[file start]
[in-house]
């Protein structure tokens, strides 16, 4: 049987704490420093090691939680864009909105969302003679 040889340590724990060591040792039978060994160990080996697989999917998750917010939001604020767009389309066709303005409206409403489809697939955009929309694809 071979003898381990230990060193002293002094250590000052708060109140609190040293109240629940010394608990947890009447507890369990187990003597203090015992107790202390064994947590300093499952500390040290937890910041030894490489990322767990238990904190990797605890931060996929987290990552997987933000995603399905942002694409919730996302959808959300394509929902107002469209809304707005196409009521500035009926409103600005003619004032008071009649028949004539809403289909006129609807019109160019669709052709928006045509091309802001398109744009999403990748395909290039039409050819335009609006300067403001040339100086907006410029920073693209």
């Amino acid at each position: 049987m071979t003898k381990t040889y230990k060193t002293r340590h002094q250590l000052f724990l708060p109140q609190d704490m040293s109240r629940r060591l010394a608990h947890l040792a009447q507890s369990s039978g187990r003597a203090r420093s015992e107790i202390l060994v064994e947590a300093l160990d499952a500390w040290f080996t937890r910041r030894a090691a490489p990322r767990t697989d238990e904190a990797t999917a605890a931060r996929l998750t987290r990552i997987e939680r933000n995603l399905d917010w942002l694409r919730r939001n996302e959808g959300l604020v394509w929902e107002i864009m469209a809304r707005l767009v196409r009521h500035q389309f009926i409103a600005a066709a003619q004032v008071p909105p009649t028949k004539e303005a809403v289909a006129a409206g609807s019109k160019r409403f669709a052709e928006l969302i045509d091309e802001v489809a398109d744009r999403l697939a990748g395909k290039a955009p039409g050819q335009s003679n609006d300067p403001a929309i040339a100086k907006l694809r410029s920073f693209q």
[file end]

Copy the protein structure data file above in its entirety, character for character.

[in-house]
């Protein structure tokens, strides 16, 4: 049987704490420093090691939680864009909105969302003679 040889340590724990060591040792039978060994160990080996697989999917998750917010939001604020767009389309066709303005409206409403489809697939955009929309694809 071979003898381990230990060193002293002094250590000052708060109140609190040293109240629940010394608990947890009447507890369990187990003597203090015992107790202390064994947590300093499952500390040290937890910041030894490489990322767990238990904190990797605890931060996929987290990552997987933000995603399905942002694409919730996302959808959300394509929902107002469209809304707005196409009521500035009926409103600005003619004032008071009649028949004539809403289909006129609807019109160019669709052709928006045509091309802001398109744009999403990748395909290039039409050819335009609006300067403001040339100086907006410029920073693209």
């Amino acid at each position: 049987m071979t003898k381990t040889y230990k060193t002293r340590h002094q250590l000052f724990l708060p109140q609190d704490m040293s109240r629940r060591l010394a608990h947890l040792a009447q507890s369990s039978g187990r003597a203090r420093s015992e107790i202390l060994v064994e947590a300093l160990d499952a500390w040290f080996t937890r910041r030894a090691a490489p990322r767990t697989d238990e904190a990797t999917a605890a931060r996929l998750t987290r990552i997987e939680r933000n995603l399905d917010w942002l694409r919730r939001n996302e959808g959300l604020v394509w929902e107002i864009m469209a809304r707005l767009v196409r009521h500035q389309f009926i409103a600005a066709a003619q004032v008071p909105p009649t028949k004539e303005a809403v289909a006129a409206g609807s019109k160019r409403f669709a052709e928006l969302i045509d091309e802001v489809a398109d744009r999403l697939a990748g395909k290039a955009p039409g050819q335009s003679n609006d300067p403001a929309i040339a100086k907006l694809r410029s920073f693209q």